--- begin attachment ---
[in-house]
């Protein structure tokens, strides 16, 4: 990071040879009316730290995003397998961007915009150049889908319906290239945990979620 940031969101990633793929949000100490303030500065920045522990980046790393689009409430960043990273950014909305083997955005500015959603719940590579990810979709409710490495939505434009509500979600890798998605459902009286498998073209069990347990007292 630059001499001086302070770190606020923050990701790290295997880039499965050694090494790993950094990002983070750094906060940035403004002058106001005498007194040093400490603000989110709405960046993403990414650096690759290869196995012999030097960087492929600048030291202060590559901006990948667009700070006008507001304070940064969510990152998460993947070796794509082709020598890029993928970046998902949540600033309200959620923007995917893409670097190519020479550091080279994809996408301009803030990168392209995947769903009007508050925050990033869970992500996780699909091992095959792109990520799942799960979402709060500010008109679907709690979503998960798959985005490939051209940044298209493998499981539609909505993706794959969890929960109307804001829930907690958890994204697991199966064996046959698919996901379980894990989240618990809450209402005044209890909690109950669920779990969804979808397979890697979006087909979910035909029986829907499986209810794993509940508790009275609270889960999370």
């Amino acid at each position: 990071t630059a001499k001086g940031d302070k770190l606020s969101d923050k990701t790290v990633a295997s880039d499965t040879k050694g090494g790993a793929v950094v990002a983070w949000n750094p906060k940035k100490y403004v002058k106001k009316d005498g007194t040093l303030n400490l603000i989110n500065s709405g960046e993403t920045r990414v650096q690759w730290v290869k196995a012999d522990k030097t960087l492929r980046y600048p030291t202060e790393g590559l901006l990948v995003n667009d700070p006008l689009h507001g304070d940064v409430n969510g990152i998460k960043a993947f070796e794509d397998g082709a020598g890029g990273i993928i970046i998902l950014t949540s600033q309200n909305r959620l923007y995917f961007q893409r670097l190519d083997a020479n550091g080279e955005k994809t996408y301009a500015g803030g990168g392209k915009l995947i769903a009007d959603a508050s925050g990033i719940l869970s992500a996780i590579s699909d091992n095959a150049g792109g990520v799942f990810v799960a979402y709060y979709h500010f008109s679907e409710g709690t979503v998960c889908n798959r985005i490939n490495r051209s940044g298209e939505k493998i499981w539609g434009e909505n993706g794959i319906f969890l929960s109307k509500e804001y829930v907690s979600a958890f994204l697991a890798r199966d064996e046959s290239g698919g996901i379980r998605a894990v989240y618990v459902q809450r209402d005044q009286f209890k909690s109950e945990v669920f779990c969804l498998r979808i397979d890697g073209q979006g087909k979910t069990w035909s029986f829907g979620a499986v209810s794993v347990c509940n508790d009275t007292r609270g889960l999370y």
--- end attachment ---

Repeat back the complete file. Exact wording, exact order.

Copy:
[in-house]
């Protein structure tokens, strides 16, 4: 990071040879009316730290995003397998961007915009150049889908319906290239945990979620 940031969101990633793929949000100490303030500065920045522990980046790393689009409430960043990273950014909305083997955005500015959603719940590579990810979709409710490495939505434009509500979600890798998605459902009286498998073209069990347990007292 630059001499001086302070770190606020923050990701790290295997880039499965050694090494790993950094990002983070750094906060940035403004002058106001005498007194040093400490603000989110709405960046993403990414650096690759290869196995012999030097960087492929600048030291202060590559901006990948667009700070006008507001304070940064969510990152998460993947070796794509082709020598890029993928970046998902949540600033309200959620923007995917893409670097190519020479550091080279994809996408301009803030990168392209995947769903009007508050925050990033869970992500996780699909091992095959792109990520799942799960979402709060500010008109679907709690979503998960798959985005490939051209940044298209493998499981539609909505993706794959969890929960109307804001829930907690958890994204697991199966064996046959698919996901379980894990989240618990809450209402005044209890909690109950669920779990969804979808397979890697979006087909979910035909029986829907499986209810794993509940508790009275609270889960999370």
């Amino acid at each position: 990071t630059a001499k001086g940031d302070k770190l606020s969101d923050k990701t790290v990633a295997s880039d499965t040879k050694g090494g790993a793929v950094v990002a983070w949000n750094p906060k940035k100490y403004v002058k106001k009316d005498g007194t040093l303030n400490l603000i989110n500065s709405g960046e993403t920045r990414v650096q690759w730290v290869k196995a012999d522990k030097t960087l492929r980046y600048p030291t202060e790393g590559l901006l990948v995003n667009d700070p006008l689009h507001g304070d940064v409430n969510g990152i998460k960043a993947f070796e794509d397998g082709a020598g890029g990273i993928i970046i998902l950014t949540s600033q309200n909305r959620l923007y995917f961007q893409r670097l190519d083997a020479n550091g080279e955005k994809t996408y301009a500015g803030g990168g392209k915009l995947i769903a009007d959603a508050s925050g990033i719940l869970s992500a996780i590579s699909d091992n095959a150049g792109g990520v799942f990810v799960a979402y709060y979709h500010f008109s679907e409710g709690t979503v998960c889908n798959r985005i490939n490495r051209s940044g298209e939505k493998i499981w539609g434009e909505n993706g794959i319906f969890l929960s109307k509500e804001y829930v907690s979600a958890f994204l697991a890798r199966d064996e046959s290239g698919g996901i379980r998605a894990v989240y618990v459902q809450r209402d005044q009286f209890k909690s109950e945990v669920f779990c969804l498998r979808i397979d890697g073209q979006g087909k979910t069990w035909s029986f829907g979620a499986v209810s794993v347990c509940n508790d009275t007292r609270g889960l999370y």